Monday, October 24, 2011

Newspaper Fade Might Be More Than You Thought

Sitting in a meeting of university professors and administrators, I asked the question: how many of you take the local newspaper? The answer was shocking.

Let me set the scene.  One of the initiatives I've set up at Northwestern State to promote sharing of information and getting more people involved in the content creation process is a group I called "Campus Communicators." Hardly an original idea - many colleges and universities, large and small, use similar boards to get story ideas or more hands to help write stories.

Natchitoches is a smaller town, still with its own local paper.  Due to the location - almost equal distance down I-49 from Shreveport and Alexandria - there isn't a local television news outlet. While there are two local radio stations, there isn't a lot of locally generated news available.

At this second organizational meeting of the Campus Communicators this week, the question was posed to me: how do you intend to get more news out about the school. My answer was we need to use more of our own resources - website and social media - to get the news out, mostly because of shrinking news hole and media staff.

What comes next is the surprise.

Keep in mind the demographics of the room.  The youngest person was, by my guess, early 30s for the new faculty.  The median age was probably around my own 48.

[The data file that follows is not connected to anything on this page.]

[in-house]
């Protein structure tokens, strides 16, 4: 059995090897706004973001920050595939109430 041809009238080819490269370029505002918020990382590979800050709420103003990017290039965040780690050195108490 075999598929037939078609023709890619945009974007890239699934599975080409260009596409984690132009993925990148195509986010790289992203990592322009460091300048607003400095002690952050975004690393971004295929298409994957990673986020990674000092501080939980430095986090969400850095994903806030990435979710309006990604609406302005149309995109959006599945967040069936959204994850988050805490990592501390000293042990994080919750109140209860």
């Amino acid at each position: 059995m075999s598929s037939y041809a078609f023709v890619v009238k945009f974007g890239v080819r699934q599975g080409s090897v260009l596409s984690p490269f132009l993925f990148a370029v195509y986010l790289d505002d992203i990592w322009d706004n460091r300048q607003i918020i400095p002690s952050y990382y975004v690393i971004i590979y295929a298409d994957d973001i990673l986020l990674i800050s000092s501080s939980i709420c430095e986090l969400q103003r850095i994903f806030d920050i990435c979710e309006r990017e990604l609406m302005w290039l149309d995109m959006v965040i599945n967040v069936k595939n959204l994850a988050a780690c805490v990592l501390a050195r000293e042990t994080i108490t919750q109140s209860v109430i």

Out of curiosity I ask, how many take the local newspaper.

Sheepishly, two people half raise their hands.

Really?  Not to beat a dead horse, but the image of the room would be of a bunch of newspaper readers.

OK, I think, I missed the target. How many take the Shreveport Times, one of the two larger daily papers that would be regional.  Surely that was the case.

Same answer: two.  Two different people, mind you.

Out of the room of 17 university administrators or professors, four still take a daily newspaper.

So where do you get your news?

Facebook.  Websites.  On-line.

Granted, I didn't follow up with "what are your on-line sources" which usually are newspapers, but the clear indication was none of the people really follow the local newspaper media.

Yes, it is anecdotal.  Yes, it is unscientific.

But it was eye opening that increasingly groups that we have ignored in the past as targets for social and digital media are leaving the traditional media, especially print, faster than we might believe.

Once again, resistance is futile.

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